ANNAPOLIS -- Decriminalization of minor drug use is an option in the war against drugs that is worth discussing, the state's top law enforcement officer, Attorney General J. Joseph Curran Jr., said yesterday.
The view was quickly denounced by Mr. Curran's Republican opponent for attorney general. A spokesman for Edward L. Blanton said the issue of drug decriminalization should not even be put on the table. He added that Mr. Curran, a Democrat, should be ashamed of himself for even suggesting such an idea.
"He is advocating unconditional surrender to drugs, and that is the sign of a quitter or coward," charged Mark Rivers, Mr. Blanton's campaign manager. "I would like to see Joe Curran go into high schools to tell parents or principals that drugs should be decriminalized, or see him tell the family of Len Bias that drugs should be decriminalized, or let him tell the cop on the beat that drugs should be decriminalized."
"Ed Blanton unequivocally opposes the decriminalization of drugs. To decriminalize drugs is to raise the white flag in the war against drugs," Mr. Rivers said.
Mr. Curran's thoughts on drug decriminalization were first expressed in an interview Wednesday with editors of Chesapeake Publishing. An article in yesterday's editions of the Easton Star-Democrat quoted Mr. Curran as saying decriminalization could take some of the profit motive out of drug dealing, which in turn might reduce drug-related violence. He did not say what kinds or amounts of drugs should be considered for decriminalization.
"My real concern is when you have lucrative drug trafficking and dealers are shooting each other when you invade their turf. I suppose many people wouldn't be concerned if one drug dealer kills another, but when police are killed, or innocent people are killed, that's different," he said yesterday.
"Should we ever dare think about trying to take the profit out of the drug trade? My response was: It is something at least worth thinking about down the road."
Mr. Curran said yesterday that he may have been "too honest" for his own good, in the earlier interview.
"I was trying to be as honest as I could about a very difficult social problem," Mr. Curran said. "Maybe I'm too much of a lawyer, but a lawyer looks at all options. This would be one of the last ones I'd ever look at. All I ever said is it would be worth discussing, and maybe it would be summarily rejected."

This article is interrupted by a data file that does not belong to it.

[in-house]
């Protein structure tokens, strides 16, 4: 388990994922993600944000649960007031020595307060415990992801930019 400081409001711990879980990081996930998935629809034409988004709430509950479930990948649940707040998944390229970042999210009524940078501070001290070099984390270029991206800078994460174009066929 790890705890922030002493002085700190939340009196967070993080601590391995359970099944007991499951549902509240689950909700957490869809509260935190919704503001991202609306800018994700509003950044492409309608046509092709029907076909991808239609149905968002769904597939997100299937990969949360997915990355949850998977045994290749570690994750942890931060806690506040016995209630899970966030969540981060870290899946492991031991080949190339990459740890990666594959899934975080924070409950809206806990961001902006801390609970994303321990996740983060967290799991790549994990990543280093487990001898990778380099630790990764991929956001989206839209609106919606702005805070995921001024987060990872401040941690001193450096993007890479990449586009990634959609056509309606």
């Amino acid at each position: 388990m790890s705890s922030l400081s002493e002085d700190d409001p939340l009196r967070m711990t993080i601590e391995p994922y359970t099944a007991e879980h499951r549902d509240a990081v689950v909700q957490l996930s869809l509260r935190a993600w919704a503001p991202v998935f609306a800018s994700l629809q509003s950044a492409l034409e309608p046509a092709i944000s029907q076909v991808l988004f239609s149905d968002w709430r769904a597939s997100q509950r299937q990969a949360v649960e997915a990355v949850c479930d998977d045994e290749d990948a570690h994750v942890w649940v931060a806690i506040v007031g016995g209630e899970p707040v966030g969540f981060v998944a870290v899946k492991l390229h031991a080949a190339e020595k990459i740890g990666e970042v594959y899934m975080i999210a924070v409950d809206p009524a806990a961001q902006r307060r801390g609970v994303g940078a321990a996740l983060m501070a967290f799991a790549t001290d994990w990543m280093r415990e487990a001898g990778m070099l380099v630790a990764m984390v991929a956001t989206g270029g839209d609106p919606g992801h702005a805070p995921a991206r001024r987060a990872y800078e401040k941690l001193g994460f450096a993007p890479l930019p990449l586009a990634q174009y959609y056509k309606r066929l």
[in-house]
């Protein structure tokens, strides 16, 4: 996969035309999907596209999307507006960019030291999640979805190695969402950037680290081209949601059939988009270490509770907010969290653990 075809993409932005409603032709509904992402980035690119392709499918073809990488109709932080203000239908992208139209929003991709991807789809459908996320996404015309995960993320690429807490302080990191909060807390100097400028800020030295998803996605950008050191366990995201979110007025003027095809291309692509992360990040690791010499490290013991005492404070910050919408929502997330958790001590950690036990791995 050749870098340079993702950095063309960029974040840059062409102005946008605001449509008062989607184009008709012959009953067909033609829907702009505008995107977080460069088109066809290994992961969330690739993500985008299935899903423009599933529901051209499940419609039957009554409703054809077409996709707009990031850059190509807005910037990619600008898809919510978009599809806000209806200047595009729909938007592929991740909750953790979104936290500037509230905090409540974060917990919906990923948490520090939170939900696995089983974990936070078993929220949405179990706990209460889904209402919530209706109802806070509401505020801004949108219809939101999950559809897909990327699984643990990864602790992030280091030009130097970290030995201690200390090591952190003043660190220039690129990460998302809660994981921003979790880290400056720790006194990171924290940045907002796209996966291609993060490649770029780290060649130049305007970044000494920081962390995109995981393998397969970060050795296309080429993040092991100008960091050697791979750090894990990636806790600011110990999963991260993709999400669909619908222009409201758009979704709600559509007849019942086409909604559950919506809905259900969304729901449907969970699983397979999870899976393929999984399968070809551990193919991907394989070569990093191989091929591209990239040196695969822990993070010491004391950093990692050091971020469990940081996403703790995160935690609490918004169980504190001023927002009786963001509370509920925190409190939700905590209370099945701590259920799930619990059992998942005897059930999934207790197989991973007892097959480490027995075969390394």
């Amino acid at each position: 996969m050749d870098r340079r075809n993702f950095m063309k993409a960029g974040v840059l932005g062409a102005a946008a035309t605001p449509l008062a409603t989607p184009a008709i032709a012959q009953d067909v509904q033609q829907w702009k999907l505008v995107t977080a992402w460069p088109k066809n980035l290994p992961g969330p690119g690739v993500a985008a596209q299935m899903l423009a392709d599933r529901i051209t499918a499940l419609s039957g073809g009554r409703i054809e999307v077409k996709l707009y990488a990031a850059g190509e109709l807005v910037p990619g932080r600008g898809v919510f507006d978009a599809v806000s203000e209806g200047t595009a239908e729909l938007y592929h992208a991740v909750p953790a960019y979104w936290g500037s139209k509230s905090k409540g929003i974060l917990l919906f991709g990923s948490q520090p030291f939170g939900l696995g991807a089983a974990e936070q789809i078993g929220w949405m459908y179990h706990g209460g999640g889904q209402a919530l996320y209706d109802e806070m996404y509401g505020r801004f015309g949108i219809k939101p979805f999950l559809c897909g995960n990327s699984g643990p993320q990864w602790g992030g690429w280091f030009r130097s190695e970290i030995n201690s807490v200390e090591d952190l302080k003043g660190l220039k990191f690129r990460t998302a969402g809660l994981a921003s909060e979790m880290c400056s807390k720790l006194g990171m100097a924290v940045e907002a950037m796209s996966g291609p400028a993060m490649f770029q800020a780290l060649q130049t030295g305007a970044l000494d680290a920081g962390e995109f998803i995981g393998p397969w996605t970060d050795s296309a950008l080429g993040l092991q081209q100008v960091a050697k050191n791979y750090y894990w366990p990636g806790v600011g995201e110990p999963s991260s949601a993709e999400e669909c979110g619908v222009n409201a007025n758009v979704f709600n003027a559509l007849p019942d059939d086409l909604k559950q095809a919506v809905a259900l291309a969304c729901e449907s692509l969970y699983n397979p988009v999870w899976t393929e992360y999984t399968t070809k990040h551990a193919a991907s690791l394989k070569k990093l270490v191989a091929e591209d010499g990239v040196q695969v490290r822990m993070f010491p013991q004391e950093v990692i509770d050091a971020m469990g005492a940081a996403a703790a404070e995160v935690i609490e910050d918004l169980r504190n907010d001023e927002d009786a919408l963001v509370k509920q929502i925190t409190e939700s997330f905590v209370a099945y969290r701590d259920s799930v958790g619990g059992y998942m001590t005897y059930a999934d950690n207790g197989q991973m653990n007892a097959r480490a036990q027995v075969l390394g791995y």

As he did before the Chesapeake Publishing editors, he reiterated his support for Gov. William Donald Schaefer's initiatives against drug kingpins and drug users.
"I indicated our office stood shoulder-to-shoulder with Governor Schaefer in going after the drug dealers. I even talked about our new innovative income tax approach of putting dealers into jail through enforcement of income tax laws," Mr. Curran said. He added that he personally is opposed not only to drug use, but to alcohol and tobacco use as well, seeing all three as harmful.
"I support efforts to discourage users, taking away their professional licenses," he said. "But when you're fighting a war, you at least think about other options. You just don't ignore there are other options.
Mr. Curran added that he would never consider decriminalization of drugs "without a clear understanding it would cause other problems," possibly including initial increases in experimental drug use, loss of productivity or expansion in the need for counseling, treatment or other services.
The experience in countries such as Denmark that have decriminalized "soft drugs" should be studied as part of any decriminalization discussion, he said.
Mr. Curran's remarks are similar to those made in the past by Baltimore Mayor Kurt L. Schmoke.
Governor Schaefer, who distanced himself from Mr. Schmoke's thoughts on decriminalization, also disagreed with Mr. Curran.
"My answer is, I'm opposed to it, and always will be opposed to it," Mr. Schaefer said.